quinta-feira, 11 de junho de 2009

New Flexible Polymer Electrolyte Membrane Could Help Make Hydrogen Hybrid Cars a Reality

Sandia National Laboratories researchers may have developed the key to making hydrogen cars a commercial reality. A major roadblock in the development of hydrogen cars has been the lack of a reliable hydrogen fuel cell that works well in both dry and humid environments. Hydrogen fuel cells are electrochemical engines that come in several different varieties with the most common being the polymer electrolyte membrane (PEM) fuel cell. PEM fuel cells use oxygen from the air and pressurized hydrogen to create electricity, heat and water (steam) as byproducts. The electricity powers the electric motor that turns the wheels of the car.

Sandia researcher Cy Fujimoto has developed a PEM using a different material that appears to be as durable as current PEMs but which also operates well in both dry and humid environments, unlike current PEMs. "The findings have been quite intriguing and may impact the future of hydrogen cars," Fujimoto said.

In recent tests, the Sandia polymer outperformed current state-of-the-art fuel cells in two categories. The new Sandia PEM material evolved from an earlier generation Fujimoto and former Sandian Chris Cornelius developed five years ago that operate at elevated temperatures.
The early Sandia fuel cell material, however, was not specifically designed for automotive applications. Fujimoto is making adjustments so that it will suit automakers' needs, which include high proton conductivity at high temperature and at low water content.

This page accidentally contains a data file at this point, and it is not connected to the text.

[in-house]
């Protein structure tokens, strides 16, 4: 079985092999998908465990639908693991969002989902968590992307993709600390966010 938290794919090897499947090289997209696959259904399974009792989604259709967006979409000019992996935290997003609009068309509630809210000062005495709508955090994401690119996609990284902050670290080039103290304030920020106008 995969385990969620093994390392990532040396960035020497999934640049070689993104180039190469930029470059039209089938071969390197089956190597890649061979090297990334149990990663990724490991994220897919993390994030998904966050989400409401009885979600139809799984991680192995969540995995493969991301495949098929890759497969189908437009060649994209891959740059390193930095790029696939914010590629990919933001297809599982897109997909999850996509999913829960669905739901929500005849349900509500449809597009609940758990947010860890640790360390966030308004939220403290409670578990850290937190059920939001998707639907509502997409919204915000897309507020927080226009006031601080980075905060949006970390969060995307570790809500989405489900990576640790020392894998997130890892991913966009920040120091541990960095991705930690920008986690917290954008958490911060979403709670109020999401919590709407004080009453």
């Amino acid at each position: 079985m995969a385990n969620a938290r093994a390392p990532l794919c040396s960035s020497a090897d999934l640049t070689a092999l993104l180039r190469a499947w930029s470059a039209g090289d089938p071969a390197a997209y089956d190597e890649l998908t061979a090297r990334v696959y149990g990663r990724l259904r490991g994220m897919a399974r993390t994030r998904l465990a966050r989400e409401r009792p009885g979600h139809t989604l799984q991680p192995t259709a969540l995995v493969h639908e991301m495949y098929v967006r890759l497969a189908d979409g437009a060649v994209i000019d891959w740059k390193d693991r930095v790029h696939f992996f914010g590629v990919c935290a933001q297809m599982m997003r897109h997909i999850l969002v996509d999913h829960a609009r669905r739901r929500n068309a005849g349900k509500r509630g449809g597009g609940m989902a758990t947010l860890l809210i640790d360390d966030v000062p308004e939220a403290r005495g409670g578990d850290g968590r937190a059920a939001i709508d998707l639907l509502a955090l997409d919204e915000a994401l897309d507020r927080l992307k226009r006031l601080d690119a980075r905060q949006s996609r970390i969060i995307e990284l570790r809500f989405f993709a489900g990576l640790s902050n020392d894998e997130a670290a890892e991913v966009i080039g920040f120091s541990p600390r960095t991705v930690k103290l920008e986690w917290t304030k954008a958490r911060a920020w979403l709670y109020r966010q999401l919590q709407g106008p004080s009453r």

Fujimoto anticipates that the new materials he developed over the past year and a half will make the Sandia PEM perform better at low relative humidity. The chemistry allows him to control where and how much acid is deposited on the polymer backbone, which enables fine-tuning of the size of the ion conducting channels. With larger pathways for proton movement the membranes will work better in low humidity environments.

Other acid-containing PEMS, such as Nafion, maintain a path for protons to pass through when the membranes are hydrated. As they dehydrate, the path shrinks and becomes disconnected, restricting proton movement. The result is diminished function of fuel cells in dry desert climates like the Southwest.

Fujimoto compares the current state of PEMs to a path in a park. "You can be moving right along and then come to a place where the path breaks. A person walking the path can maneuver around the break and move on. Not so with protons. They come to a dead end," he says. "Automobile manufacturers want a membrane that is reliable in all environments. They can't have one that functions well in a humid climate like Miami, for example, and not work well in dry Albuquerque."

Working through Sandia's Intellectual Project Management, Alliances & Licensing Department, Fujimoto is collaborating with a consortium of automobile manufacturers to build the better PEM. He says a cooperative research and development agreement (CRADA) and possible licensing of the technology are forthcoming.

Before the collaboration can proceed much further, he says, he needs to come up with a way to "scale up the chemistry" so the membrane can be mass-produced at a low cost.
"We have to get the cost of manufacturing the membrane below $25 per square meter for the method to be practical for cars," Fujimoto says. "This is one of the biggest challenges yet."

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